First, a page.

A Taliban suicide bomber killed four members of Afghanistan’s National Directorate of Security (NDS) in an attack on a convoy in the capital of Kabul earlier today. The NDS unit hit is reportedly responsible for targeting Taliban units that operate in the contested provinces of Logar and Wardak, just south of Kabul.
The Taliban claimed credit for targeting what it described as “NDS special force(s)” in a statement that was released today on Voice of Jihad, its official website. The suicide bomber was identified as “Ahmad Ghaznwi,” and according to the statement, he rammed “an explosive packed vehicle” into the NDS convoy.
The NDS unit that was targeted is involved in “all raids on civilian compounds, mosques and madrasas of Logar and Wardak provinces,” according to the Taliban. The Taliban also claimed it executed a second suicide attack in Wardak province, but did not disclose the target of that bombing.
Afghan police officials confirmed that four NDS officers were killed in the blast. According to TOLONews, the 01 Unit of the NDS, which “has carried out numerous operations in the past two months including a number of nights raids in central Wardak and Logar province,” was indeed targeted.
Both the Taliban and its rival, the Islamic State’s Khorasan province, have been able to execute suicide and other complex attacks against security forces and other sensitive targets in the Afghan capital despite heightened security. Earlier this week, an Islamic State suicide bomber detonated his explosives only minutes after the convoy of General Abdul Rashid Dostum, Afghanistan’s first vice president, passed by. Dostum was returning from a year long exile in Turkey and had just landed at Kabul International Airport.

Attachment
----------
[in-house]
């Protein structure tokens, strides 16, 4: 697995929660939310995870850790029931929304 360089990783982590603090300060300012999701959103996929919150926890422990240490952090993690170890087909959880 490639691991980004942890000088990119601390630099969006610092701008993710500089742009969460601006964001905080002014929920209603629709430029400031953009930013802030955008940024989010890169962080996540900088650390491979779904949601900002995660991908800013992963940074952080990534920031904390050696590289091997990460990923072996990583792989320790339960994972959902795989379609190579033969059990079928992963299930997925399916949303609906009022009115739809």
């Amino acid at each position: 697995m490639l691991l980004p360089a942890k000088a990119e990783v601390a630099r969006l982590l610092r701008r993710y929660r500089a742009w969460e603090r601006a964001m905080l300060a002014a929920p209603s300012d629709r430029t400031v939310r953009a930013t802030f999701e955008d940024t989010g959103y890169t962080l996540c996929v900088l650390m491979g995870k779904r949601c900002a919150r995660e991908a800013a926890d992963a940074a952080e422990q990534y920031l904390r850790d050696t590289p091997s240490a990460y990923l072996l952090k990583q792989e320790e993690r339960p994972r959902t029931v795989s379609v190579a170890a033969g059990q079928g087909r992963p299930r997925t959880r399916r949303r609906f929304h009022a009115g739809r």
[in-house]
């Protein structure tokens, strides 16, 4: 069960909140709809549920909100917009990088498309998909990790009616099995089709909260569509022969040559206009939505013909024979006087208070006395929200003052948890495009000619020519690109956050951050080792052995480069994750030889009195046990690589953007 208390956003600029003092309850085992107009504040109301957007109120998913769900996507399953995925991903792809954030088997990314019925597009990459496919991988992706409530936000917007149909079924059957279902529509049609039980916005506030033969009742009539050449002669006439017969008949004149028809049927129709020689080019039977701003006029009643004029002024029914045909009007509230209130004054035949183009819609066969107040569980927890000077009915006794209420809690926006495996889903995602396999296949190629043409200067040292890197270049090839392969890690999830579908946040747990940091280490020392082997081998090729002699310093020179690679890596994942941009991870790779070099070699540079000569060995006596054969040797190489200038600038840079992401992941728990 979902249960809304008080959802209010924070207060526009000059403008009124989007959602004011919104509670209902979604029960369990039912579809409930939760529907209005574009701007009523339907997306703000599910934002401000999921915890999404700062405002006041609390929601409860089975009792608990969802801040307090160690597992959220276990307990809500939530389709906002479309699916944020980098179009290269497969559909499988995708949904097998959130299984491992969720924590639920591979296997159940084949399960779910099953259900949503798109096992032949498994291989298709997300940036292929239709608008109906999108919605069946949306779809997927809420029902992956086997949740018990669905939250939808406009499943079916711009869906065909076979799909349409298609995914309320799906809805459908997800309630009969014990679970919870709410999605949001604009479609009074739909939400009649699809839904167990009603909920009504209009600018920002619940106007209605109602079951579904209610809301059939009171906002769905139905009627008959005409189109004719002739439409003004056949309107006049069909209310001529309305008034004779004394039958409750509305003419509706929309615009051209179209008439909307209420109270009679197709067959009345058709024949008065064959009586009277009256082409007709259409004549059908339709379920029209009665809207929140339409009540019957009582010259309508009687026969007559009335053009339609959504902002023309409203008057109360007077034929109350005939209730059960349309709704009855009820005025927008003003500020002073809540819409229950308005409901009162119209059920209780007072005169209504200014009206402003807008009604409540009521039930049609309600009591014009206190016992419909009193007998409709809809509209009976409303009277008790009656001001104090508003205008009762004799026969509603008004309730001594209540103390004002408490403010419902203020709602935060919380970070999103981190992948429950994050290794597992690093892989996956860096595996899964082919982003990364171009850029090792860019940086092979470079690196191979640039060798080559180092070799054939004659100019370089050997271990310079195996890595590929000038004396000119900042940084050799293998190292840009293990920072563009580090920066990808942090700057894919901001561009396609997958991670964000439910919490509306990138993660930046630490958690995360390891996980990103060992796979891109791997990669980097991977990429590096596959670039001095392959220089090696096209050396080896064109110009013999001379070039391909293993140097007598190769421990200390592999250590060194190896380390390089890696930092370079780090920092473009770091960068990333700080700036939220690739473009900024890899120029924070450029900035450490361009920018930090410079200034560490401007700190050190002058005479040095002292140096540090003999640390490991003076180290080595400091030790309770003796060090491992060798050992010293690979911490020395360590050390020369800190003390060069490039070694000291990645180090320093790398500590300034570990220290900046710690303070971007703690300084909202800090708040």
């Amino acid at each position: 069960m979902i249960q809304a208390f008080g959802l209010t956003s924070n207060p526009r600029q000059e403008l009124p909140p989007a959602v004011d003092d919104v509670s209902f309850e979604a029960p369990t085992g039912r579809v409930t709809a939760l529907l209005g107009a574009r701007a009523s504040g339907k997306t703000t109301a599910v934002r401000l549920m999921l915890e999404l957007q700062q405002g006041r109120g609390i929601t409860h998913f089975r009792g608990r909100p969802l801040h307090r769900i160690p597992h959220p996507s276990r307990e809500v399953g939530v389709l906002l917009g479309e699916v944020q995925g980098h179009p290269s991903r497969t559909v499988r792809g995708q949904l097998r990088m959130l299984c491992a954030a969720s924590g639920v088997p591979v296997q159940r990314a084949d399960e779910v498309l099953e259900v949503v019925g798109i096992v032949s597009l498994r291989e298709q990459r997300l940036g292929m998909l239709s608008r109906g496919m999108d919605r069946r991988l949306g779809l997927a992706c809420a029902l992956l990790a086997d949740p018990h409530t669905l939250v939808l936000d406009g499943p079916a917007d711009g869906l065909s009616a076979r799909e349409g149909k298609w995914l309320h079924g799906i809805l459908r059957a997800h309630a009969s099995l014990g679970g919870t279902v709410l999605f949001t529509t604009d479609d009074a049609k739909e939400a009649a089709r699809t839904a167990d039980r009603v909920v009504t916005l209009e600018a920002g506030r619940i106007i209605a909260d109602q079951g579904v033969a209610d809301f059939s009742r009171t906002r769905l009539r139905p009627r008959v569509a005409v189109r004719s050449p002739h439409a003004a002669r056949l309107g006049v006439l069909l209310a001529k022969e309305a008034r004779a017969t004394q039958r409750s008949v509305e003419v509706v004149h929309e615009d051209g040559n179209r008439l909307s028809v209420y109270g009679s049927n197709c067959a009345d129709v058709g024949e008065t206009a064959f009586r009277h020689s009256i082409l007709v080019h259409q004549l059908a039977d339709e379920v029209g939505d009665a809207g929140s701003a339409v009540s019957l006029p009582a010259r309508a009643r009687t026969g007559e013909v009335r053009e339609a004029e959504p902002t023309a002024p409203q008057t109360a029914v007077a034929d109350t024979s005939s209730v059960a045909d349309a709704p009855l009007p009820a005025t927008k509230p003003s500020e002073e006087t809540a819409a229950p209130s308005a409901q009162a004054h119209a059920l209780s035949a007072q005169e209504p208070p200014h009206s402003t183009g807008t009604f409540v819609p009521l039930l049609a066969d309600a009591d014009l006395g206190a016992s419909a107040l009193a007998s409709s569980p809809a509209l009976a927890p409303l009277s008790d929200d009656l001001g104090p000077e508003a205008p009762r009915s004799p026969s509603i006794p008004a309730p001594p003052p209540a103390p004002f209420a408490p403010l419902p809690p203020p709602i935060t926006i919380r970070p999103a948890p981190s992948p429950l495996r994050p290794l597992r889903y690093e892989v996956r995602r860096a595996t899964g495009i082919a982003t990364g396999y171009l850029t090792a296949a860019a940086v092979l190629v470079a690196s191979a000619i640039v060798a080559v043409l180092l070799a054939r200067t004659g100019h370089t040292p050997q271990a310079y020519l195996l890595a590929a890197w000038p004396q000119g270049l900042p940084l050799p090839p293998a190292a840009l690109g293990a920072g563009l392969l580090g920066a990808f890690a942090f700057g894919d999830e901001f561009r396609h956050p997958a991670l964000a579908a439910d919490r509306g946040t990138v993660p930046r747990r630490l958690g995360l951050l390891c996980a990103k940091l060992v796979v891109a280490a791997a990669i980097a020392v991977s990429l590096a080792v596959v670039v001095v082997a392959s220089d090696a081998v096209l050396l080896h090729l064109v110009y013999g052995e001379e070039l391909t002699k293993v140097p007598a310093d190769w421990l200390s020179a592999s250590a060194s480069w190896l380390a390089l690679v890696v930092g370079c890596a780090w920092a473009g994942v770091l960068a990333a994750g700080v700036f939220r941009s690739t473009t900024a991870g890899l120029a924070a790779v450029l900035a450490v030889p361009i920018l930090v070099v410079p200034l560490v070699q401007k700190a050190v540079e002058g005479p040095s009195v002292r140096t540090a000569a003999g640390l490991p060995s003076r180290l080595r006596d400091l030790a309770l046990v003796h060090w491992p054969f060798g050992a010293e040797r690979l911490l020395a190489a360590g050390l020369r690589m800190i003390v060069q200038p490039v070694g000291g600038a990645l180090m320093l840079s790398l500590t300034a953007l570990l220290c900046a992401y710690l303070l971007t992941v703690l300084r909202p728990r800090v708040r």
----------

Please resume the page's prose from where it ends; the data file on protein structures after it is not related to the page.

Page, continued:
The NDS has been conducting raids in Logar and Wardak due to an uptick in Taliban activity in these two provinces over the past year. Both provinces are highly contested. The Taliban currently controls three of Wardak’s seven districts, and three more are contested, according to an ongoing study by FDD’s Long War Journal. At the end of June, the Taliban captured more than 70 policemen in Jalrez district, which borders the province of Kabul.
The situation in Logar is similar to that of Wardak. Like Wardak, the Taliban currently controls three of Logars’s seven districts, and three more are contested. In mid-July, the Taliban set up checkpoints on the Kabul-Gardez highway, which runs through Logar, and began searching vehicles and taxing drivers. Additionally, the Taliban shut down nearly all of the schools in Logar and tribal elders are negotiating to reopen them.
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